Look to the Lord and his strength; seek his face always. 1 Chronicles 16:11
Not long ago I met up with a group of friends. As I listened to the conversation, it seemed like everyone in the room was facing some significant battle. Two of us had parents fighting cancer, one had a child with an eating disorder, another friend was experiencing chronic pain, and another was facing major surgery. It seemed a lot for a bunch of people in their thirties and forties.
First Chronicles 16 recounts a key moment in Israel’s history when the ark of the covenant was brought into the City of David (Jerusalem). Samuel tells us it happened in a moment of peace between battles (2 Samuel 7:1). When the ark was in place, symbolizing God’s presence, David led the people in a song of praise (1 Chronicles 16:8–36). Together the nation sang of God’s wonder-working power, His promise-keeping ways, and His past protection (vv. 12–22). “Look to the Lord and his strength,” they cried out; “seek his face always” (v. 11). They’d need to, because more battles were coming.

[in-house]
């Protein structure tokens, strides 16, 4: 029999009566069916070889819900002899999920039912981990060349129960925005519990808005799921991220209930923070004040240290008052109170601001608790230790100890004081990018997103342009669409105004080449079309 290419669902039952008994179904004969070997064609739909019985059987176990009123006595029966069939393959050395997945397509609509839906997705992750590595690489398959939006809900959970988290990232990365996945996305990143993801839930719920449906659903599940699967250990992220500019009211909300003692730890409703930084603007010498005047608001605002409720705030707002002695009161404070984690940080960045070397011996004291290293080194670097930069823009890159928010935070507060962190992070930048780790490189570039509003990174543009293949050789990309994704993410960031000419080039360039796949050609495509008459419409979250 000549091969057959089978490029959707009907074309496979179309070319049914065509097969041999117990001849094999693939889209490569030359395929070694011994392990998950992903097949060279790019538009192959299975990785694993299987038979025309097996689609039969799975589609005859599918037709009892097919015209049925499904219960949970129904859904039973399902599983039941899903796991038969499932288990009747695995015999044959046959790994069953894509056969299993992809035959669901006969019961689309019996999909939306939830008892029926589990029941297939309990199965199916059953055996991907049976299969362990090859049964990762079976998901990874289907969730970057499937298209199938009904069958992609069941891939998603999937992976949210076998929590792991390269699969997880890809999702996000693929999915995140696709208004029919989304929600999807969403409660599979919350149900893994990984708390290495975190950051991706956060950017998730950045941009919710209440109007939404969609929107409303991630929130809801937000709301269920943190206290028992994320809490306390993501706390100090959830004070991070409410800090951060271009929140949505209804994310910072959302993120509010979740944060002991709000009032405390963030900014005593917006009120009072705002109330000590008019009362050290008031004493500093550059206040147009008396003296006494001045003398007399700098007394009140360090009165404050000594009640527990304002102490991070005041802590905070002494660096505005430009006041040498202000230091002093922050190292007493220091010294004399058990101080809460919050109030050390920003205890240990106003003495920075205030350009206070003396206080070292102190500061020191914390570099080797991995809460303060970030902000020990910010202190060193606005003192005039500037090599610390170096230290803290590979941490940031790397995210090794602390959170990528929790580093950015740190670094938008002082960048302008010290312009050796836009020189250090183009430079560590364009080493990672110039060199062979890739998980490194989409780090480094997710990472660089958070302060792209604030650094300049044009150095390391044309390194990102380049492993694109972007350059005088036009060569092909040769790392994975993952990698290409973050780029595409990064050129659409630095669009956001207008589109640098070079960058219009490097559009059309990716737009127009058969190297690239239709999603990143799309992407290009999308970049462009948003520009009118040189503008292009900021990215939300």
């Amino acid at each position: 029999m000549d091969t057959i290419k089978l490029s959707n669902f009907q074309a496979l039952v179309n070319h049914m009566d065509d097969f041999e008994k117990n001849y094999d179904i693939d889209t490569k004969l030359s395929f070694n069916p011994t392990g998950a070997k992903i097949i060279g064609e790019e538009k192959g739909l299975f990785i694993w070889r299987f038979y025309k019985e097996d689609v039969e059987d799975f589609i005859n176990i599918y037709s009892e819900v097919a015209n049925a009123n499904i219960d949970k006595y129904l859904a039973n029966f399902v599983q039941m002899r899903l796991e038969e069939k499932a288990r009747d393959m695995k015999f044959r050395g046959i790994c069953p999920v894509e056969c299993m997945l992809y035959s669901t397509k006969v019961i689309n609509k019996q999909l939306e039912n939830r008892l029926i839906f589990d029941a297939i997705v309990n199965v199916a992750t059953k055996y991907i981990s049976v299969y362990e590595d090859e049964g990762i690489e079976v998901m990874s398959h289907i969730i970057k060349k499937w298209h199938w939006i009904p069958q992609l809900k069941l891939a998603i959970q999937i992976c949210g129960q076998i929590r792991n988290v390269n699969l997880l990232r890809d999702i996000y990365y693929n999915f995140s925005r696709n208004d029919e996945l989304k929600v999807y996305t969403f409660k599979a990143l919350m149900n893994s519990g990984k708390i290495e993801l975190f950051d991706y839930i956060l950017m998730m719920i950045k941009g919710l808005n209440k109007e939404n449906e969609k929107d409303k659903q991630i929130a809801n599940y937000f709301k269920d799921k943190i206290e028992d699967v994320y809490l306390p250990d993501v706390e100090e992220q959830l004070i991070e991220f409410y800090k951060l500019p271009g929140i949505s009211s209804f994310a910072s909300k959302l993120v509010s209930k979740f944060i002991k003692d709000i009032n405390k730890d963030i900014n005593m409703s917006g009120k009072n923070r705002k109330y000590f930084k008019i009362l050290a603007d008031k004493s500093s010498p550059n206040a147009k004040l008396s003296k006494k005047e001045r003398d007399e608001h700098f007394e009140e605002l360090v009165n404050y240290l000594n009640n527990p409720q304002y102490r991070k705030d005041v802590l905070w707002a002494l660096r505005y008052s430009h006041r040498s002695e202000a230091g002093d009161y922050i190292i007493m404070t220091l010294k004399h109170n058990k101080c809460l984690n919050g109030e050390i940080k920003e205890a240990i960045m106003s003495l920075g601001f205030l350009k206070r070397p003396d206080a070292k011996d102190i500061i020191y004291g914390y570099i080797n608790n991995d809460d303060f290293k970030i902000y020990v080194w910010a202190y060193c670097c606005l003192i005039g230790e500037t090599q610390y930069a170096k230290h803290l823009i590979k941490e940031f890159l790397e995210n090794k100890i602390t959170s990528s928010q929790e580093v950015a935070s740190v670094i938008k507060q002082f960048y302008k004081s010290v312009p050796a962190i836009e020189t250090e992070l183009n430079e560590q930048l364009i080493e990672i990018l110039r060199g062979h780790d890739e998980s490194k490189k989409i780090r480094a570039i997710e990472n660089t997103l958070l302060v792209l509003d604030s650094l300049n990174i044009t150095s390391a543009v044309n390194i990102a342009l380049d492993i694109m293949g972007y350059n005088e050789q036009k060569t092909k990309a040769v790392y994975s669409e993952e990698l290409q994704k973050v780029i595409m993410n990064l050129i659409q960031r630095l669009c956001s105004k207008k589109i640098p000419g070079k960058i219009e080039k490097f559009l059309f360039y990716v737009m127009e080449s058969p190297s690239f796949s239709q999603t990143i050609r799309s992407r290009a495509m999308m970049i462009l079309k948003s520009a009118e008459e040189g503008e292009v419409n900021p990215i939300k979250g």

Look to the Lord and His strength. Seek His face. That’s not bad advice to follow when illness, family concerns, and other battles confront us, because we haven’t been left to fight in our own waning energies. God is present; God is strong; He’s looked after us in the past and will do so again.
Our God will get us through.
What battle do you need God’s power to face right now? How can you hand your struggle to Him?
Wonder-working God, I hand over this battle to You. I trust in Your strength and Your promises.
A private moment mars the elation with which David welcomed the ark of the covenant into Jerusalem. His wife, Michal, tells him how embarrassed she was to see him dancing in the streets of Jerusalem (1 Chronicles 15:29; 2 Samuel 6:16–23).
Michal may be speaking out of her own hurt. She was the daughter of a king who gave her to David with thoughts of killing him (1 Samuel 18:20–28). Later Saul gave her as a gift to one of his friends (25:44)—only to have David take her back when he came to the throne (2 Samuel 3:13–16). Now with her father and brothers killed in battle (1 Chronicles 10), Michal is a lingering reminder of her father’s troubled and dying legacy (2 Samuel 6:23).